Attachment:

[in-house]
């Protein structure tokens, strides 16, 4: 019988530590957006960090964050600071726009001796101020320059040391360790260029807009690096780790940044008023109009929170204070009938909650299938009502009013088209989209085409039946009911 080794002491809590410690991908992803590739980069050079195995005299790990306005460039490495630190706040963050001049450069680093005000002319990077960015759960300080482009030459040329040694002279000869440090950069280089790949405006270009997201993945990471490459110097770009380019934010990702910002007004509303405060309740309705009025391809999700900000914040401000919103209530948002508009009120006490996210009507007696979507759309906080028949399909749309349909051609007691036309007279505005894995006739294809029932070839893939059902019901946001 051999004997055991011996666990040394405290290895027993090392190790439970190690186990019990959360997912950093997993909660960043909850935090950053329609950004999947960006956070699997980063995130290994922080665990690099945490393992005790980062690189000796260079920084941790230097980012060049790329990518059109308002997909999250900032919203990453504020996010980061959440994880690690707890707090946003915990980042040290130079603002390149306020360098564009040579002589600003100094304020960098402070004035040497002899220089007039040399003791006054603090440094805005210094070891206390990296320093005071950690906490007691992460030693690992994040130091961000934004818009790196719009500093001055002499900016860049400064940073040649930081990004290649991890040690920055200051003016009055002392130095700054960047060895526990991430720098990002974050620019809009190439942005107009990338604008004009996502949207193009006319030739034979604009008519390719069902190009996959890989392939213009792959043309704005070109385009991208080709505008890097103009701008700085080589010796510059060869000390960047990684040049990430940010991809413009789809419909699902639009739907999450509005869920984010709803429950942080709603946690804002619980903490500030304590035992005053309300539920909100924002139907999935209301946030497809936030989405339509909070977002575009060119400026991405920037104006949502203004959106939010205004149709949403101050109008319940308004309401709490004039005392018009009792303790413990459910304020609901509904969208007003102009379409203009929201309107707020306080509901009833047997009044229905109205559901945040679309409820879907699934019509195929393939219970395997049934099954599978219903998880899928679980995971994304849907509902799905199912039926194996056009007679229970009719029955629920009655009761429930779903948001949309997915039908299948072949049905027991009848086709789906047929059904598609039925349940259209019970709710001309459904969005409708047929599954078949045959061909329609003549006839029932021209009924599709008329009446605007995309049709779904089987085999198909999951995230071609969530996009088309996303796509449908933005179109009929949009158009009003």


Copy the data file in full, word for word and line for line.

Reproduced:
[in-house]
């Protein structure tokens, strides 16, 4: 019988530590957006960090964050600071726009001796101020320059040391360790260029807009690096780790940044008023109009929170204070009938909650299938009502009013088209989209085409039946009911 080794002491809590410690991908992803590739980069050079195995005299790990306005460039490495630190706040963050001049450069680093005000002319990077960015759960300080482009030459040329040694002279000869440090950069280089790949405006270009997201993945990471490459110097770009380019934010990702910002007004509303405060309740309705009025391809999700900000914040401000919103209530948002508009009120006490996210009507007696979507759309906080028949399909749309349909051609007691036309007279505005894995006739294809029932070839893939059902019901946001 051999004997055991011996666990040394405290290895027993090392190790439970190690186990019990959360997912950093997993909660960043909850935090950053329609950004999947960006956070699997980063995130290994922080665990690099945490393992005790980062690189000796260079920084941790230097980012060049790329990518059109308002997909999250900032919203990453504020996010980061959440994880690690707890707090946003915990980042040290130079603002390149306020360098564009040579002589600003100094304020960098402070004035040497002899220089007039040399003791006054603090440094805005210094070891206390990296320093005071950690906490007691992460030693690992994040130091961000934004818009790196719009500093001055002499900016860049400064940073040649930081990004290649991890040690920055200051003016009055002392130095700054960047060895526990991430720098990002974050620019809009190439942005107009990338604008004009996502949207193009006319030739034979604009008519390719069902190009996959890989392939213009792959043309704005070109385009991208080709505008890097103009701008700085080589010796510059060869000390960047990684040049990430940010991809413009789809419909699902639009739907999450509005869920984010709803429950942080709603946690804002619980903490500030304590035992005053309300539920909100924002139907999935209301946030497809936030989405339509909070977002575009060119400026991405920037104006949502203004959106939010205004149709949403101050109008319940308004309401709490004039005392018009009792303790413990459910304020609901509904969208007003102009379409203009929201309107707020306080509901009833047997009044229905109205559901945040679309409820879907699934019509195929393939219970395997049934099954599978219903998880899928679980995971994304849907509902799905199912039926194996056009007679229970009719029955629920009655009761429930779903948001949309997915039908299948072949049905027991009848086709789906047929059904598609039925349940259209019970709710001309459904969005409708047929599954078949045959061909329609003549006839029932021209009924599709008329009446605007995309049709779904089987085999198909999951995230071609969530996009088309996303796509449908933005179109009929949009158009009003």